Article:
2020 FBAR criminal penalties is a potential threat to any US taxpayer who willfully failed to file his FBARs or knowingly filed a false FBAR. In this essay, I would like to review the 2020 FBAR criminal penalties that these noncompliant US taxpayers may have to face.
2020 FBAR Criminal Penalties: Background Information
A lot of US taxpayers do not understand why the 2020 FBAR criminal penalties are so shockingly severe. These taxpayers question why failing to file a form that has nothing do with income tax calculation should potentially result in a jail sentence.
The answer to this questions lies in the legislative history of FBAR. First of all, it is important to understand that FBAR is not a tax form. The Report of Foreign Bank and Financial Accounts (“FBAR”) was born in 1970 out of the Bank Secrecy Act (“BSA”), in particular 31 U.S.C. §5314. This means that the initial primary purpose of the form was to fight financial crimes, money laundering and terrorism. In other words, FBAR was not initially created to combat tax evasion.
Rather, FBAR criminal penalties were structured from the very beginning for the purpose of punishing criminals engaged in financial crimes and/or terrorism. This is why the FBAR penalties are so severe and easily surpass the penalties of any tax form.
It was only 30 years later, after the enaction of The Uniting and Strengthening America by Providing Appropriate Tools Required to Intercept and Obstruct Terrorism Act of 2001 (the “USA Patriot Act”), that the enforcement of FBAR was turned over to the IRS allegedly to fight terrorism. Instead, the IRS almost immediately commenced using FBAR to fight the tax evasion schemes that utilized offshore accounts.
The Congress liked the IRS initiative and responded with the American Jobs Creation Act of 2004 (“2004 Jobs Act”). The 2004 Jobs Act further increased the FBAR existing penalties and created an new non-willful penalty of up to $10,000 per violation.
2020 FBAR Criminal Penalties: Description
Now that we understand why the 2020 FBAR criminal penalties are so severe, let’s describe what these penalties actually may be. There are three different 2020 FBAR criminal penalties associated with different FBAR violations.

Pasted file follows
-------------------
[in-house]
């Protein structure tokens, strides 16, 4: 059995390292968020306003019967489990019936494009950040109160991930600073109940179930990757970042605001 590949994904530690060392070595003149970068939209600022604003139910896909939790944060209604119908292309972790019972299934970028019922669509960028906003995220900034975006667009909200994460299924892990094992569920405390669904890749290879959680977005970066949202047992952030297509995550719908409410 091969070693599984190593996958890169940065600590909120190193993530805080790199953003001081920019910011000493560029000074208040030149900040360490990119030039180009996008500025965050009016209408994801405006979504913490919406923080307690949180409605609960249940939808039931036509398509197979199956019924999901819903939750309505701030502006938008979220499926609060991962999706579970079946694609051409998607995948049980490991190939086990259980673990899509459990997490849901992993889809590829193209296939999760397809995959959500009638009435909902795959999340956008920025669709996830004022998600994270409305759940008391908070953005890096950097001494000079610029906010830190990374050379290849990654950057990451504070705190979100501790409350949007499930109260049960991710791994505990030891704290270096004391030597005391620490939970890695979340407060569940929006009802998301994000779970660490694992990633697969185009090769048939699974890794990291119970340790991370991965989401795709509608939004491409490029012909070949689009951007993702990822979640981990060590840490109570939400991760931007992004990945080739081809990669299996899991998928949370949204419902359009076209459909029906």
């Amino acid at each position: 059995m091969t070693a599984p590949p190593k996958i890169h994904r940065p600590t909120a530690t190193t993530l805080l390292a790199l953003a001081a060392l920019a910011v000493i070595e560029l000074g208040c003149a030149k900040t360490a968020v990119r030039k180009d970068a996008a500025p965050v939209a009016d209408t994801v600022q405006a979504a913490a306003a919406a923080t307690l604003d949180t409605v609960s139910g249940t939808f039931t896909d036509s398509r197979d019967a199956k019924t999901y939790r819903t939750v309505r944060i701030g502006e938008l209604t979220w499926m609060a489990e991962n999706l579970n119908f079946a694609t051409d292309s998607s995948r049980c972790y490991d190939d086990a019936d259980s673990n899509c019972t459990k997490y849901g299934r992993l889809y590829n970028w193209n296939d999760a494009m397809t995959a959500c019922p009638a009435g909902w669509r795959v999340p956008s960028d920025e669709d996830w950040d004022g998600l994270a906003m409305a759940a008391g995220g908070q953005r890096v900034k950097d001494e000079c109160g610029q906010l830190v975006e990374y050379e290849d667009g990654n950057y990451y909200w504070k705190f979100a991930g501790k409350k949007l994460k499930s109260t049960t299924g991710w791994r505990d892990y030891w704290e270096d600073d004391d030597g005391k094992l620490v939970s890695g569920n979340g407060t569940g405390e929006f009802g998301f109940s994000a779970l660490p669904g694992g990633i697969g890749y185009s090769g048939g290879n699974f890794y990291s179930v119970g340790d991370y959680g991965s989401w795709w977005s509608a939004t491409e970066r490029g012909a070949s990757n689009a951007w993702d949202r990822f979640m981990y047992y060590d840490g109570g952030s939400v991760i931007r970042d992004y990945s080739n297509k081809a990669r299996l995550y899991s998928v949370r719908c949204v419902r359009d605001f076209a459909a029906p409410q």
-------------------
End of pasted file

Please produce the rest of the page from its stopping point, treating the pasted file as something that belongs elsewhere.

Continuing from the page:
First, a criminal penalty may be imposed under 26 U.S.C. 5322(a) and 31 C.F.R. § 103.59(b) for willful failure to file FBAR or retain records of a foreign account. The penalty is up to $250,000 or 5 years in prison or both.
Second, when the willful failure to file FBAR is combined with a violation of other US laws or the failure to file FBAR is “part of a pattern of any illegal activity involving more than $100,000 in a 12-month period”, then the IRS has the option of imposing a criminal penalty under 26 U.S.C. 5322(b) and 31 C.F.R. § 103.59(c). In this case, the penalty jumps to incredible $500,000 or 10 years in prison or both.
Finally, if a person willingly and knowingly files a false, fictitious or fraudulent FBAR, he may be penalized under 31 C.F.R. § 103.59(d). The penalty in this case may be $10,000 or 5 years or both.
Contact Sherayzen Law Office for Help With Past FBAR Violations
If you were required to file an FBAR but you have not done it, contact Sherayzen Law Office to explore your voluntary disclosure options. Our international tax law firm specializes in FBAR compliance and we have helped hundreds of US taxpayers around the world to resolve their past FBAR noncompliance while reducing and, in some cases, even eliminating their FBAR penalties.
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